25 Things to Remove from Your Resume

When you submit a resume for a position, it goes through several levels of screening. The first person to review your resume may only take 6 seconds to scan through and decide whether or not your resume has potential. Although the shortest, it could prove to be the most important. If your resume doesn’t get past this initial scan, it might never be seen by a key decision maker in the hiring process.

Here is a list of 25 things to remove from your resume, starting from the top:

1) Full Mailing Address – instead, include just the city and state or metro area

2) More than 1 Phone Number – in today’s environment, only your personal cell phone is necessary

3) A Corporate Email Account – if you are using your employer’s account, you may miss out on emails from hiring managers trying to reach you when you lose access to that account, instead, use a personal gmail or yahoo account

4) Personal Social Media Accounts – the only social media account necessary to include is your LinkedIn profile

5) A Photo of Yourself – save this for your LinkedIn account or a one-page professional biography

6) Personal Pronouns it is assumed that you are the subject of your own resume, so you can leave off the “I, my, we, and our”

7) Inconsistent Formatting – your resume should use a single consistent font style and size throughout with no text boxes and minimal tables

8) Cover Letter – a cover letter should be provided on a separate document, not as part of your resume

9) An Objective Statement – employers are selfish, they want to know what you can offer them, not the other way around – instead, create a strong branding headline and summary that showcases your key skills

Need help writing a strong headline or summary?

10) Accomplishments at the Top – employers are most interested in your recent experience and therefore want to know when your accomplishments were completed; instead, divide out your accomplishment statements into the roles in which they were achieved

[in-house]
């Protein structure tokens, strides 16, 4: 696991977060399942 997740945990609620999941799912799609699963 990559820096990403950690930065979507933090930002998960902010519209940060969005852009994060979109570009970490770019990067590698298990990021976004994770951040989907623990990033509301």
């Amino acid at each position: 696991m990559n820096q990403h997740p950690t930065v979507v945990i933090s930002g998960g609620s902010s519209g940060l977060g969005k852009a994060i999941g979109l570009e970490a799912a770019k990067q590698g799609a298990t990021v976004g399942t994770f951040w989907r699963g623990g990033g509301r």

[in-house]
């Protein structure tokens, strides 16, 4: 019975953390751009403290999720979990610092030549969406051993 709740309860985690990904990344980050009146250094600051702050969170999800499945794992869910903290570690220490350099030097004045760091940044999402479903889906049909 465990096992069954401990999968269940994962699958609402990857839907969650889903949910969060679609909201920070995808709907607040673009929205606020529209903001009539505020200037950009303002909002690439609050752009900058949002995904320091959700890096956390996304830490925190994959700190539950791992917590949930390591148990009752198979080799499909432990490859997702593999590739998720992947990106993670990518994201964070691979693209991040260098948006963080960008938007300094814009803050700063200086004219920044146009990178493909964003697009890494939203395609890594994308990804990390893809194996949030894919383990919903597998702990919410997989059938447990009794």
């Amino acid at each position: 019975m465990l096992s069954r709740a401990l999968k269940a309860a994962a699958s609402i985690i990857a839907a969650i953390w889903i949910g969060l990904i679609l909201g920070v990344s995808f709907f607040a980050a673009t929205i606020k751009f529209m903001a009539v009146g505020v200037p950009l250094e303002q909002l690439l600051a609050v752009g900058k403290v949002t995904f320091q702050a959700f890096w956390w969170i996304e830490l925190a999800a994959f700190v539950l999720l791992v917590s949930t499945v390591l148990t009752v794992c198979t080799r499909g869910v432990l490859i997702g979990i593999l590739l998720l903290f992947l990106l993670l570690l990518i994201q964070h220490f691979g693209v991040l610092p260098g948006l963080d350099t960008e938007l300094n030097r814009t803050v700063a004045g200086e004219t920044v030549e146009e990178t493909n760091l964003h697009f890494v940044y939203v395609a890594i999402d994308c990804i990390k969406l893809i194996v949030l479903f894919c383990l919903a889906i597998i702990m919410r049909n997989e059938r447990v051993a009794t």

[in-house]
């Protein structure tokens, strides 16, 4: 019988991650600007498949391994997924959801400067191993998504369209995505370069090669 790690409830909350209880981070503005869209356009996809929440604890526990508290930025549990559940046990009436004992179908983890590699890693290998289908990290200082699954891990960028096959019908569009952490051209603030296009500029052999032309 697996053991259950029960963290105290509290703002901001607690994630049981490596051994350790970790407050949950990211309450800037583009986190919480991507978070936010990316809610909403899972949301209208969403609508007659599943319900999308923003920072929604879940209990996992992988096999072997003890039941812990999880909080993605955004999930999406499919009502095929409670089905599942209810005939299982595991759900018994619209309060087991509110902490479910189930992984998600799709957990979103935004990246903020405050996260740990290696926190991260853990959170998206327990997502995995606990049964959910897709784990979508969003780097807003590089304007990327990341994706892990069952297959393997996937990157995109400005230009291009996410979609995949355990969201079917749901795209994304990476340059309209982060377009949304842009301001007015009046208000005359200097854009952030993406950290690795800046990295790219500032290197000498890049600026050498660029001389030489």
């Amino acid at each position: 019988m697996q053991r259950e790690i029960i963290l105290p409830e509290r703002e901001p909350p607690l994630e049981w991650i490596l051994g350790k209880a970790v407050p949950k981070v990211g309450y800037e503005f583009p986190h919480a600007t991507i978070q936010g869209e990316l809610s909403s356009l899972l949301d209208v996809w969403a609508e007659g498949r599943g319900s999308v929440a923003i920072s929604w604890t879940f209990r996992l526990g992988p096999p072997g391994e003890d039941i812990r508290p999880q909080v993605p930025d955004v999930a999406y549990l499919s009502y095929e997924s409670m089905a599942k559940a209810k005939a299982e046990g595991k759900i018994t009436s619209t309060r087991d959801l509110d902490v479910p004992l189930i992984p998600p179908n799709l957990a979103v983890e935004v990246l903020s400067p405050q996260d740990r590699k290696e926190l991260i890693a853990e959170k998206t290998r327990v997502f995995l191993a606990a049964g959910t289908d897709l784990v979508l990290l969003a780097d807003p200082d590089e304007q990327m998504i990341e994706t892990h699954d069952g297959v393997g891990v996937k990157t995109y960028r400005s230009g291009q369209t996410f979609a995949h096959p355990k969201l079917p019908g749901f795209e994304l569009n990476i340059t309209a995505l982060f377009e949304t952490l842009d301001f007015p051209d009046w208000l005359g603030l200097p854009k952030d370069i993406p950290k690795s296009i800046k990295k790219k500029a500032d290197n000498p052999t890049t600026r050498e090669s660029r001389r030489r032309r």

11) Education at the Top – unless you are a recent graduate (within the last two years), your education section belongs at the bottom of your resume as does your technical skills and other training or professional development

12) Irrelevant Work Experience include experience that is relevant to the jobs you are applying to now, it’s okay to tailor your resume per job you are applying to

Learn how to tailor your resume toward specific jobs you are applying to

13) Months in Your Dates of Employment – unless you are in a technical or medical industry where you held several short project-based or contract roles, your dates should be included in a “year – year” format

14) Short-Term Employment – if you have positions that were held for two or three months, it could clutter up your resume, if they do not create large gaps in your resume by removing them, consider leaving them off your resume

15) Reasons for Separation – the reason why you left a company can be discussed during the interview process and does not need to be included on your resume

16) Lengthy Company Descriptions – a company description should be a maximum of one to two lines consisting of the industry, products, and size or revenue

17) Experience older than 10 to 15 Years – employers are most interested in your recent experience and including too many years of experience can create a very long resume or worse, date you

18) Salary Information – this is also something that can be discussed in an interview or when it’s time to negotiate your new salary

19) Lies – this is a give-in but important to remember that employers run background screenings and will sometimes require candidates to complete skills tests, the truth always comes out

20) Your Date of Attendance or Graduation – these are not necessary to include on your resume and can sometimes become a distraction so it’s best to leave it off

21) Your GPA – it is not necessary to include your GPA, there is a better way to demonstrate that you did well such as graduating “cum laude” or making the “dean’s list” or being a member of some “honor society”

22) High School Education – it is not necessary to include your high school education, especially if you have completed a college degree, if not, highlight other forms of training you might have

23) Personal Information and Hobbies – it is not necessary to include your marital status, how many children you have or that you enjoy skiing and golfing

24) References and Supervisor Information – references and supervisor information should be provided on a separate document when requested

25) Too Many Pages – unless a highly technical, educational, or medical resume with lots of research, patents, and publications, a resume should be kept to two pages